“As the wise virgins properly stated, each of us must ‘buy for ourselves.’ These inspired women were … describing our individual responsibility to increase the light of testimony that shines from our lamps and to obtain an ample supply of the oil of conversion unto the Lord. This precious oil is acquired one drop at a time — patiently and persistently over time. No shortcut is available; no last-minute flurry of preparation is possible.”
Elder Andersen: Faith, diligence, patience
Citing Alma 32:41-43, Elder Andersen spoke of faith, diligence and patience.
“Everyone within the sound of my voice has faith,” he said. “What a marvelous gift to have. We all love those who are filled with faith, but we should each rejoice at the faith we have, even if our faith is only beginning.”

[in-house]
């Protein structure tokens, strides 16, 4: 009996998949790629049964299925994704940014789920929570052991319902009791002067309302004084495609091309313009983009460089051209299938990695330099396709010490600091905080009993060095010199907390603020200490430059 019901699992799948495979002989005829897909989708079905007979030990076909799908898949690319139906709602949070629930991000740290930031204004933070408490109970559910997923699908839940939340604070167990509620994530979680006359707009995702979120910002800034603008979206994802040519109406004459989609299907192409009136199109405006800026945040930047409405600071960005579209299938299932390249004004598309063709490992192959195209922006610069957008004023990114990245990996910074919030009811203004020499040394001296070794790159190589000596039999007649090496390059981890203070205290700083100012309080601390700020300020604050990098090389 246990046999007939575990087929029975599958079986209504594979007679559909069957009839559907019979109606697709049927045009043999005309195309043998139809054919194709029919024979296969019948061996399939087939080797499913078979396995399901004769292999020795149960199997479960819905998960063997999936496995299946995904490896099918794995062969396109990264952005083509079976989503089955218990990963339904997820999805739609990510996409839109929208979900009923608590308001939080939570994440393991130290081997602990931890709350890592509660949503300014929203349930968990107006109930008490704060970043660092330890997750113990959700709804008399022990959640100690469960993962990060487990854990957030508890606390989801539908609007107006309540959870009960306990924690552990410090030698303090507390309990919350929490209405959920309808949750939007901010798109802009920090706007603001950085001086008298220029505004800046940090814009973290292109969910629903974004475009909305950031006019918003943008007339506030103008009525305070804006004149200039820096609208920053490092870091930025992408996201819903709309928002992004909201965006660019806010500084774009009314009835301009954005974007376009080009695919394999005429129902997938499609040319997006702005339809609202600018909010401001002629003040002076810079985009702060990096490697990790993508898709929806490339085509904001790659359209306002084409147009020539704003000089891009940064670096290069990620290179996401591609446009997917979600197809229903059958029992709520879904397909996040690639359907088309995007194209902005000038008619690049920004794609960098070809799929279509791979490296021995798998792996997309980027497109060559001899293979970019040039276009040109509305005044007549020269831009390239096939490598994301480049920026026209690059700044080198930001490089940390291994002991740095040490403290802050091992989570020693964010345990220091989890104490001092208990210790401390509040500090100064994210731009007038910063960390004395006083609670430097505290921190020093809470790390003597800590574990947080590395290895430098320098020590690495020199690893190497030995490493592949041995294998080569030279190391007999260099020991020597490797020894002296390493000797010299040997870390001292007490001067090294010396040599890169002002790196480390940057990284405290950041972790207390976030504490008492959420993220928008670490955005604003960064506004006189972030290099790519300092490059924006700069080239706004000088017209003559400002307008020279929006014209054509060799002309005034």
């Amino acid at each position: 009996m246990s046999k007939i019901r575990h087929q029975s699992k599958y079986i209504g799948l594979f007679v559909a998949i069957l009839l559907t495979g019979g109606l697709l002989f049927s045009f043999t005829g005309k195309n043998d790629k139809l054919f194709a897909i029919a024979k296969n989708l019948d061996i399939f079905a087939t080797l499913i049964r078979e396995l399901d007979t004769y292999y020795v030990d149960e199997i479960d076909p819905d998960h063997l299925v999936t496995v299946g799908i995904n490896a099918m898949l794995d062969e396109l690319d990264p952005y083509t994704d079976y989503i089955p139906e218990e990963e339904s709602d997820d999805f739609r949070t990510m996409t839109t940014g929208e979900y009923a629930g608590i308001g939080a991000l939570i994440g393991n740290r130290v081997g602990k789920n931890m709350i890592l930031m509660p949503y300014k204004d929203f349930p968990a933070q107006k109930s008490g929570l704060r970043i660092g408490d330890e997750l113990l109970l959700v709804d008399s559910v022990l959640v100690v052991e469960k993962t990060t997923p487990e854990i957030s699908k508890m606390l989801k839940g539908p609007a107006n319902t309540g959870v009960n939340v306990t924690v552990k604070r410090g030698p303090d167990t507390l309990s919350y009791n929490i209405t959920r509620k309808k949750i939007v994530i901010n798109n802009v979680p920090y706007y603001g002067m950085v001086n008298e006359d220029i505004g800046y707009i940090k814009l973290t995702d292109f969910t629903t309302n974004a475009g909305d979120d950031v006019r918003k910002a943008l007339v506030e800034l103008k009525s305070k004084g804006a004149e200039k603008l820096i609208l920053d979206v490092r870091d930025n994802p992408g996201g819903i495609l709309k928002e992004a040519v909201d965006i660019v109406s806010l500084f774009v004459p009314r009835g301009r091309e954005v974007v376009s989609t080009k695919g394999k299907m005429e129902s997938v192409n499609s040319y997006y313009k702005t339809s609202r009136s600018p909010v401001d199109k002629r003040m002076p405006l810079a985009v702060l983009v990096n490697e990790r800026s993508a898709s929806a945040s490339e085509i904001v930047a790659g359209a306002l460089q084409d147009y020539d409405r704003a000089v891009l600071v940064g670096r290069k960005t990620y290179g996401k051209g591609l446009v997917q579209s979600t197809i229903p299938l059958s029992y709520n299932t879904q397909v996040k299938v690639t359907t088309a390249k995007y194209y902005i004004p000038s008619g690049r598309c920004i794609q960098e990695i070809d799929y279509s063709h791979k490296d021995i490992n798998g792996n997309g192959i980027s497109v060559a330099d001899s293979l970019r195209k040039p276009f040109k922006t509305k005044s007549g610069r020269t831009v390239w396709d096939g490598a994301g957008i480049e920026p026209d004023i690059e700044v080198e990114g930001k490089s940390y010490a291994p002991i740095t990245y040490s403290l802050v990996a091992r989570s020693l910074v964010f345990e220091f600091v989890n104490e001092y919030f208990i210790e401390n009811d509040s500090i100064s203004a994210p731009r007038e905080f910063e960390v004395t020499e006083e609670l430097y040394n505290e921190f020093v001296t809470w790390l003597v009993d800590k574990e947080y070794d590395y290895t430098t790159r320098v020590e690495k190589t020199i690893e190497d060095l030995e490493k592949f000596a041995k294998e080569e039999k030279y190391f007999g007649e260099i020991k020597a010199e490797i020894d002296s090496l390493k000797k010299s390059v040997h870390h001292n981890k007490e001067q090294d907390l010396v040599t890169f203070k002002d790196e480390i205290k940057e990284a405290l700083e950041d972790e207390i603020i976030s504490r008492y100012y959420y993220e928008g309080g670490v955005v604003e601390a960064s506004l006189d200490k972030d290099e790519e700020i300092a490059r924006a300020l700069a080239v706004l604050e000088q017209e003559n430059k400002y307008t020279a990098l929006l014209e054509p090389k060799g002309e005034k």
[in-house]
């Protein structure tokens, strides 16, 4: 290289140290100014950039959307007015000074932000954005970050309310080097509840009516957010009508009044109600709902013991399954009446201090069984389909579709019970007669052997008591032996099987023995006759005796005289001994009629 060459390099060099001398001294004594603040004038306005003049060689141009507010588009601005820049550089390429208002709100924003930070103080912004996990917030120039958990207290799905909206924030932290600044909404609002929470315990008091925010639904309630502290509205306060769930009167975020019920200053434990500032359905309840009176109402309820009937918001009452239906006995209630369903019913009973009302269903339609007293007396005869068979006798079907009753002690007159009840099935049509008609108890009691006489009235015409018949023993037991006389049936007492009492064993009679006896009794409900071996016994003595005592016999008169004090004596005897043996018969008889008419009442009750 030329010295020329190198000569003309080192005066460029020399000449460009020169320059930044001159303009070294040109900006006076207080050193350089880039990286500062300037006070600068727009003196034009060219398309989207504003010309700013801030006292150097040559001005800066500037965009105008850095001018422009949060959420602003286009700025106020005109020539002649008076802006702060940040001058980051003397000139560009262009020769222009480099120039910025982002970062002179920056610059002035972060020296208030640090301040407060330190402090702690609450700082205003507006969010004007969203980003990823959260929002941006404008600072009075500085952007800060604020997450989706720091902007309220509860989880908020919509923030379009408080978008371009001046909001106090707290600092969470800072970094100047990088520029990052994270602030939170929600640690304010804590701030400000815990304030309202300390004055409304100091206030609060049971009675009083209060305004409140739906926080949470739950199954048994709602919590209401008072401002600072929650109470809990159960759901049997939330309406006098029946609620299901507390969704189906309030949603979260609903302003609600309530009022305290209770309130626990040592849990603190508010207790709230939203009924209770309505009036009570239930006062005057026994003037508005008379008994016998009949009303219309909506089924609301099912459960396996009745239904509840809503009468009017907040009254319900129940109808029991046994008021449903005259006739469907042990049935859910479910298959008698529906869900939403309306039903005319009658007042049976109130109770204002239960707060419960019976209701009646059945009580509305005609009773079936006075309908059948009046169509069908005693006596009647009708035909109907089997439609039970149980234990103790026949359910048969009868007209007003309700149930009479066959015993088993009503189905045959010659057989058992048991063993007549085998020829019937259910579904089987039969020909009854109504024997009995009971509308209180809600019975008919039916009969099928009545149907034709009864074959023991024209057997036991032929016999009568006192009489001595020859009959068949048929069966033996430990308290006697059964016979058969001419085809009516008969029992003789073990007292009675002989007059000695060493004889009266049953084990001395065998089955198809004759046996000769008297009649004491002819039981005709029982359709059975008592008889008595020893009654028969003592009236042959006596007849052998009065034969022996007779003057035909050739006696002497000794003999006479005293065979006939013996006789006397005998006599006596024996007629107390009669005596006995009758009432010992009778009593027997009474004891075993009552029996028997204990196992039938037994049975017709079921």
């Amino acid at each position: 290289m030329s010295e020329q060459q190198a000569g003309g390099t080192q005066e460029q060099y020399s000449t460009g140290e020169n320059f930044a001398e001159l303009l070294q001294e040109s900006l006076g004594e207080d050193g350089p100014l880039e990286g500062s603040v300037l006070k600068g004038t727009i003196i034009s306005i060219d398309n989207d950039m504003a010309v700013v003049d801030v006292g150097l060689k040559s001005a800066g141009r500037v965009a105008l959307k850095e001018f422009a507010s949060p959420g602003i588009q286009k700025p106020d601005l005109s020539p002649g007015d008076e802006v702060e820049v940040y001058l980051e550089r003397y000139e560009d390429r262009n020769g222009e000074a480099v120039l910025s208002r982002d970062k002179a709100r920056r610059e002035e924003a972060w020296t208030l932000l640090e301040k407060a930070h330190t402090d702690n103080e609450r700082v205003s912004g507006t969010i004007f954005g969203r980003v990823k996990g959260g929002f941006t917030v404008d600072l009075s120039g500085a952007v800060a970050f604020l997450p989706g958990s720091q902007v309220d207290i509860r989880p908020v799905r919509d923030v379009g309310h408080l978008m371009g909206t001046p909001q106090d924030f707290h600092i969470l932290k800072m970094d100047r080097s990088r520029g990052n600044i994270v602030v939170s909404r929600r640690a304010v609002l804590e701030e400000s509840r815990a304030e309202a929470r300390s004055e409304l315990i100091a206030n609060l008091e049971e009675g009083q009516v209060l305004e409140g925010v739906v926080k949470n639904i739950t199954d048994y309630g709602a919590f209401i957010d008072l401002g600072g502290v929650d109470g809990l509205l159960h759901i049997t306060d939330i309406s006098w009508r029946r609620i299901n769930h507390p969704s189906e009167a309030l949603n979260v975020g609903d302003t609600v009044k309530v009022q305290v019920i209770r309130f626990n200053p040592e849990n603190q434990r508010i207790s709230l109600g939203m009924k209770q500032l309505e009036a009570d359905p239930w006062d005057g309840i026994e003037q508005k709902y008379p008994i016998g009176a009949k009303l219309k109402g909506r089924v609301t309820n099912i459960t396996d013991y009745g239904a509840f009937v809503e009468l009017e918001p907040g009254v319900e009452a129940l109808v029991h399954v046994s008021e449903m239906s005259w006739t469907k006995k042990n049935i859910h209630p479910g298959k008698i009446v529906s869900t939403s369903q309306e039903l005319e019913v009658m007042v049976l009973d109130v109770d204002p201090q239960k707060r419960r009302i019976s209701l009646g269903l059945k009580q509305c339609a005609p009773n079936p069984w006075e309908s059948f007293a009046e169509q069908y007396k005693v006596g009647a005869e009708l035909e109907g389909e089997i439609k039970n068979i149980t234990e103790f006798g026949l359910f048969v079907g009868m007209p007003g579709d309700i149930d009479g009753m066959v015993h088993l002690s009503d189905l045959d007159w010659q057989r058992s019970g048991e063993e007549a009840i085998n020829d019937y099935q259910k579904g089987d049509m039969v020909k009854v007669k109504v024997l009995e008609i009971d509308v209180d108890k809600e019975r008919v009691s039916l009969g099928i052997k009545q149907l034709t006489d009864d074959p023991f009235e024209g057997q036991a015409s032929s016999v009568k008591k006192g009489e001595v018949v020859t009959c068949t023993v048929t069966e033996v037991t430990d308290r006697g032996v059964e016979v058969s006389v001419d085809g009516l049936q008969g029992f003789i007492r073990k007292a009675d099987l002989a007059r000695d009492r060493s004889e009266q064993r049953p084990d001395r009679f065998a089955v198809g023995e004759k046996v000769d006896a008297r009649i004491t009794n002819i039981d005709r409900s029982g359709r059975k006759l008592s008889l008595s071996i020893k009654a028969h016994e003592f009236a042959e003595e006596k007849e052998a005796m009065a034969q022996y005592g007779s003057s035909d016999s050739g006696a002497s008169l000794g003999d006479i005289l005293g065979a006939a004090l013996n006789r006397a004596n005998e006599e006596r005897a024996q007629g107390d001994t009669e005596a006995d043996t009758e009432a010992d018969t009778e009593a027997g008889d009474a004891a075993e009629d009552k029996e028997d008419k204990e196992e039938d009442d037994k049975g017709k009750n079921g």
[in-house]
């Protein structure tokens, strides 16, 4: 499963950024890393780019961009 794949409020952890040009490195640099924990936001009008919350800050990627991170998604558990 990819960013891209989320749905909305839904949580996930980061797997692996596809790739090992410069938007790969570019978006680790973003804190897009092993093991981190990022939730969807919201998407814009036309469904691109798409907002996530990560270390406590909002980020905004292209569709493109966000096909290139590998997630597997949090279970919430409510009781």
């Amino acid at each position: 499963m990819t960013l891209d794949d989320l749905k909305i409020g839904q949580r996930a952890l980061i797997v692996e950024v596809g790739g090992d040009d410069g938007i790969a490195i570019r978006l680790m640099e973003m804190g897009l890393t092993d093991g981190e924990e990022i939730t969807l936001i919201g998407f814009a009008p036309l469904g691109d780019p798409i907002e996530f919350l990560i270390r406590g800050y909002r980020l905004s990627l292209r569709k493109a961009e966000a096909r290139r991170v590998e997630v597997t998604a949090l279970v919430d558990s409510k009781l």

He related his acquaintance with Floripes Luzia Damasio, a 114-year-old Brazilian woman he met who had joined the Church at the age of 103 and the next year made the first of her annual week-long trips to the Sao Paulo Brazil Temple that required a 15-hour bus ride.
To help describe diligence, Elder Anderson spoke of Theophile Plante, serving many years in France first as a branch president and later as a district president. Brother Plante put off a post-retirement move to help lead the district as it became a stake — a transition expected to take a year. It actually took three, after which the Plantes relocated to another city, where he was called as branch president, serving for another 10 years.